At GlobusWorld 2015 in we announced that we are continuing to develop data publication and discovery capabilities to the Globus service. These features will make it simple to ensure that data are identified, described, curated, verifiable, accessible, and preserved at the appropriate levels of durability. Equally importantly, they will enable rich discovery by making it possible to search, browse, and access large published data sets, irrespective of where they may be stored.
Globus Data Publication Features
How it Works
Globus publishing capabilities are delivered through a hosted service. Metadata is stored in the cloud, while published data is stored on campus, institutional, and group resources that are managed and operated by external administrators. To associate a storage resource with a data collection, administrators configure Globus Connect Server for sharing and then associate the endpoint with the data collection through Globus.
Published datasets are organized by "communities" and their member "collections". For example, the Argonne National Laboratory community has several member collections: Advanced Photon Source, Center for Nanoscale Materials, Computing, Environment and Life Sciences, to name a few. Often, collections will map to a department or group within an institution, but this is not required. Globus users can create and manage their own communities and collections through the data publication service. A Collection enables the submission of datasets with policies regarding access.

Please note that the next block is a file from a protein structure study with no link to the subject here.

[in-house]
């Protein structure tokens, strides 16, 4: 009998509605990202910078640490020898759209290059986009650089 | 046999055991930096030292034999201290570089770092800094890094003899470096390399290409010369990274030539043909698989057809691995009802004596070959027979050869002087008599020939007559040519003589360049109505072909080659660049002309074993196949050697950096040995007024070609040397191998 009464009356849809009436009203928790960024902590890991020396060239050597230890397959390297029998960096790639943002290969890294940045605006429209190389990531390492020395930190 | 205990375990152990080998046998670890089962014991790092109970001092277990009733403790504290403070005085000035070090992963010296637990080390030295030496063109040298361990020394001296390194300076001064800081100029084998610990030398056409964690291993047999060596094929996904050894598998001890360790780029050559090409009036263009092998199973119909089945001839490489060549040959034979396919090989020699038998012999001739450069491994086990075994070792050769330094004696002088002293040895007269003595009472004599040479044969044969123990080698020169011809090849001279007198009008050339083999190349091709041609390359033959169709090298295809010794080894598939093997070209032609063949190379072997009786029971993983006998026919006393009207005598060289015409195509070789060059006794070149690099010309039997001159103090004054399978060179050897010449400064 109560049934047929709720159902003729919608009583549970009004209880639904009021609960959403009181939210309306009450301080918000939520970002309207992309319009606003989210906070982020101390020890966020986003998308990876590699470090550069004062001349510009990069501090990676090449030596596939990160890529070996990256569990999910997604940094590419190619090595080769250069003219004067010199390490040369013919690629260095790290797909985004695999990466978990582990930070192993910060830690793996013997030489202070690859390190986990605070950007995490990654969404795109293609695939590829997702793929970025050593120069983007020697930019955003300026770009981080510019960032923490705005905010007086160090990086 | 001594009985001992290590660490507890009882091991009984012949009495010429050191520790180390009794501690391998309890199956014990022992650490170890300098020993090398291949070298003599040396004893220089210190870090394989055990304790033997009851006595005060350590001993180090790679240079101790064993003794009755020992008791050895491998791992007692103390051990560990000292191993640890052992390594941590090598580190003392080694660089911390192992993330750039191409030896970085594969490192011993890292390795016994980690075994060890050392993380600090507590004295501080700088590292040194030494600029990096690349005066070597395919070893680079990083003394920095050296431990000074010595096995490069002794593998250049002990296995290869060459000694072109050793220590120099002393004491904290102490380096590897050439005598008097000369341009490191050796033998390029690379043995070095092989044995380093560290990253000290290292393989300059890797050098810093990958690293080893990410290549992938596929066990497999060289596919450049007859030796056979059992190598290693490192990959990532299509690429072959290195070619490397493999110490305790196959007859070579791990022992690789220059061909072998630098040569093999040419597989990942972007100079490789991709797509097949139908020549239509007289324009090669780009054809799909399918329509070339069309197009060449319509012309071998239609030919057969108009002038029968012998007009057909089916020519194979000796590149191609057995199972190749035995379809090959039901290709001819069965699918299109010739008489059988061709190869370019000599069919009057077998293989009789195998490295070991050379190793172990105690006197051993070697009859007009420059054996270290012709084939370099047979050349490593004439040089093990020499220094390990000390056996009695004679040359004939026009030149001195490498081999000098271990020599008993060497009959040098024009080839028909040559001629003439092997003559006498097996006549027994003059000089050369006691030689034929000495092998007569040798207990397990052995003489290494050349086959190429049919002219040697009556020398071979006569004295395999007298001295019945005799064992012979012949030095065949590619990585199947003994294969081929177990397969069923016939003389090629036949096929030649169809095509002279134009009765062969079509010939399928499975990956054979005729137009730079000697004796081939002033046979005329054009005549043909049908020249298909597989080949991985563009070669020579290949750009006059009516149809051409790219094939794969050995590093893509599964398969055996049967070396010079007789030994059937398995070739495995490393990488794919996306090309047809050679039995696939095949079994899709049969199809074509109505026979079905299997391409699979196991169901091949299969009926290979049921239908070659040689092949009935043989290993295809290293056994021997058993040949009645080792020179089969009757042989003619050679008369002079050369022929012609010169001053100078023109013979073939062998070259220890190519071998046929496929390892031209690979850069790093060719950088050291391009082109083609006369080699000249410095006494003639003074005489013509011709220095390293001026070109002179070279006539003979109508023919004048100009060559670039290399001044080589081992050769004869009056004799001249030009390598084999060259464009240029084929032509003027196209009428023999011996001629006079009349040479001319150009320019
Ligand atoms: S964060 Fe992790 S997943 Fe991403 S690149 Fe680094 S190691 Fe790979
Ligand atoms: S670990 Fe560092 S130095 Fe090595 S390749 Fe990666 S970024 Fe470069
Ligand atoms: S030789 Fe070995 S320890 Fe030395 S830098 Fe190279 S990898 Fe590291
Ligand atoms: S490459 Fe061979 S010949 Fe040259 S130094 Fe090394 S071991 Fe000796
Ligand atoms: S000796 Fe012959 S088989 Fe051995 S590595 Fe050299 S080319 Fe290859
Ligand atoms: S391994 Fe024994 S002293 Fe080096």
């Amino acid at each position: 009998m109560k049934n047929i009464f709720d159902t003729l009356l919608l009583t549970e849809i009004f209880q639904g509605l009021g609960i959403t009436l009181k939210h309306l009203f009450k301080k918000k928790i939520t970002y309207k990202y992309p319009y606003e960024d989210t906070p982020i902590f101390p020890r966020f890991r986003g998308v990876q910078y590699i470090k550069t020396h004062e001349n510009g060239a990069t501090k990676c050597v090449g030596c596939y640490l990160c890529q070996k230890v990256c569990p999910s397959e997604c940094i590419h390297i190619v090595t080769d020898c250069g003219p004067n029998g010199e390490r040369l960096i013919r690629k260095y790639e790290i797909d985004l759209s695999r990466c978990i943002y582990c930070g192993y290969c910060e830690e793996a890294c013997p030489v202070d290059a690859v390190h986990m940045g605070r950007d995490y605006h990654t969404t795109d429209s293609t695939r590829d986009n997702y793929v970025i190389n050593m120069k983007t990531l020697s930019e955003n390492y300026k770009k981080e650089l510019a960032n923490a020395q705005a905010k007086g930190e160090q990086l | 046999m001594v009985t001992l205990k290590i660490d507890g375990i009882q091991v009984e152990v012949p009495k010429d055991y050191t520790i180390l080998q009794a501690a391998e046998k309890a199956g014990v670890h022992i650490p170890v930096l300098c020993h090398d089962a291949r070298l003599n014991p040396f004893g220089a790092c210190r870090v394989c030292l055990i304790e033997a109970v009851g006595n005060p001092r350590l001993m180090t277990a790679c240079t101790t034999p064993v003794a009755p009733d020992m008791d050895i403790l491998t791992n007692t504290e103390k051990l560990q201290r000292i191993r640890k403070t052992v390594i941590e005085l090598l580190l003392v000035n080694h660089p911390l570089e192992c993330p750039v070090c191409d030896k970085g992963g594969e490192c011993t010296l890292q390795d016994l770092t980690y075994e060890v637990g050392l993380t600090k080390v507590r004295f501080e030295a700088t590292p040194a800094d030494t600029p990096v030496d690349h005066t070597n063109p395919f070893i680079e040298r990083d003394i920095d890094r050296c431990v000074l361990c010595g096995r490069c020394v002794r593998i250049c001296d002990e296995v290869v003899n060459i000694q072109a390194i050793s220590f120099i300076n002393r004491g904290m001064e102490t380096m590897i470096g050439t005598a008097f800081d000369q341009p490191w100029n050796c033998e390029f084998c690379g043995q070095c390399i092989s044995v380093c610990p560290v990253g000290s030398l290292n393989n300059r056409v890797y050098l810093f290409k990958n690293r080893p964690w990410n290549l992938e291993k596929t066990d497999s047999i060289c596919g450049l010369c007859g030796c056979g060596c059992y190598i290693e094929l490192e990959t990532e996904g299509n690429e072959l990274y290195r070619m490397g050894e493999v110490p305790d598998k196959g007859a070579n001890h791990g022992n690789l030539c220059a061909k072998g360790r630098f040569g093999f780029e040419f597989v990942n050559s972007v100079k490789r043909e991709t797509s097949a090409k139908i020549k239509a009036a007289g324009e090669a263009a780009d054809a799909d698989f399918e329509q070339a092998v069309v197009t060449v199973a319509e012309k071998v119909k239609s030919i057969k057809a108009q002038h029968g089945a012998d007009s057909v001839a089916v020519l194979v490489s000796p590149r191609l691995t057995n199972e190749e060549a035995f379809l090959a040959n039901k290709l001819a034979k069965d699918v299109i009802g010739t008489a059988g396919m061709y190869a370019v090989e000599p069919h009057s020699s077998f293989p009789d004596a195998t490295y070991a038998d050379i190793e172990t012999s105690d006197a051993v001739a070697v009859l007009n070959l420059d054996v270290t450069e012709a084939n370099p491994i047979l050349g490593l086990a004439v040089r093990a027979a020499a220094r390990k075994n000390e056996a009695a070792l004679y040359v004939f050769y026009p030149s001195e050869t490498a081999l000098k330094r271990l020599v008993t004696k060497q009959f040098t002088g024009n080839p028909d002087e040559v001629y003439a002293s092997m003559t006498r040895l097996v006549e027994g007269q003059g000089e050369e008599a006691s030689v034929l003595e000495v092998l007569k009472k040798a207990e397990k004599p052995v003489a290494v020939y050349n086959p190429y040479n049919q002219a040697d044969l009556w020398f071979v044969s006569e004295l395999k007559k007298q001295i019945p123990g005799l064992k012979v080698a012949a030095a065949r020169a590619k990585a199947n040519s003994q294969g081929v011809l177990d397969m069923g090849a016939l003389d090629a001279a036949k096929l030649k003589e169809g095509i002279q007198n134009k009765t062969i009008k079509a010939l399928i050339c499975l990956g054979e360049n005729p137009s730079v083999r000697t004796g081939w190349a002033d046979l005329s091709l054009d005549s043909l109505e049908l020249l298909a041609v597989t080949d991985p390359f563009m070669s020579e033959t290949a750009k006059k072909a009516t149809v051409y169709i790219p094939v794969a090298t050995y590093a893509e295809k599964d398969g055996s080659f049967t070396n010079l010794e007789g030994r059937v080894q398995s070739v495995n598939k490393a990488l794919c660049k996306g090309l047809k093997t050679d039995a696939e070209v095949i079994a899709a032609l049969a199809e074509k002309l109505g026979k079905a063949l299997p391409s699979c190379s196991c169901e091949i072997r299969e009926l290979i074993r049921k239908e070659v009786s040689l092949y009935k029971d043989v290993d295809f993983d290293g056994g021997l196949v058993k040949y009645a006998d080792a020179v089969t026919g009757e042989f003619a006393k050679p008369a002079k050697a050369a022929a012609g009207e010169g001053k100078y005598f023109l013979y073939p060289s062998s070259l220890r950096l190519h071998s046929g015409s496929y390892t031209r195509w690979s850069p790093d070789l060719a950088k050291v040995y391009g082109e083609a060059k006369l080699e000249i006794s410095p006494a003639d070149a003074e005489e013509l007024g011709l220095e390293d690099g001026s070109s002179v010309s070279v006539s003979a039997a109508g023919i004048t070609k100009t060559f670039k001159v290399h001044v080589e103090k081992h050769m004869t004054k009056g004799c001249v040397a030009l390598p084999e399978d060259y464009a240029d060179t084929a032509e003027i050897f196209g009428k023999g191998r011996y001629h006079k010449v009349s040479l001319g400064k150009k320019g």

A dataset comprises data and metadata. Policies can be set on communities or collections to manage:
- Metadata (schema, requirements)
- Access control (user and group based)
- Curation workflow
- Submission and distribution license
Datasets undergo curation based on a workflow defined by the community that will publish the data. Workflows may be customized by each community to capture their specific metadata and to reflect the community's review process. After the dataset is published, it is discoverable using faceted search that allows the researcher to progressively filter results and rapidly narrow in on the data of interest. The data may then be transferred to a Globus endpoint where the investigator can inspect and further process the data.
We demonstrated an evolving version of data publication and discovery functionality during Ian Foster's keynote at GlobusWorld 2015.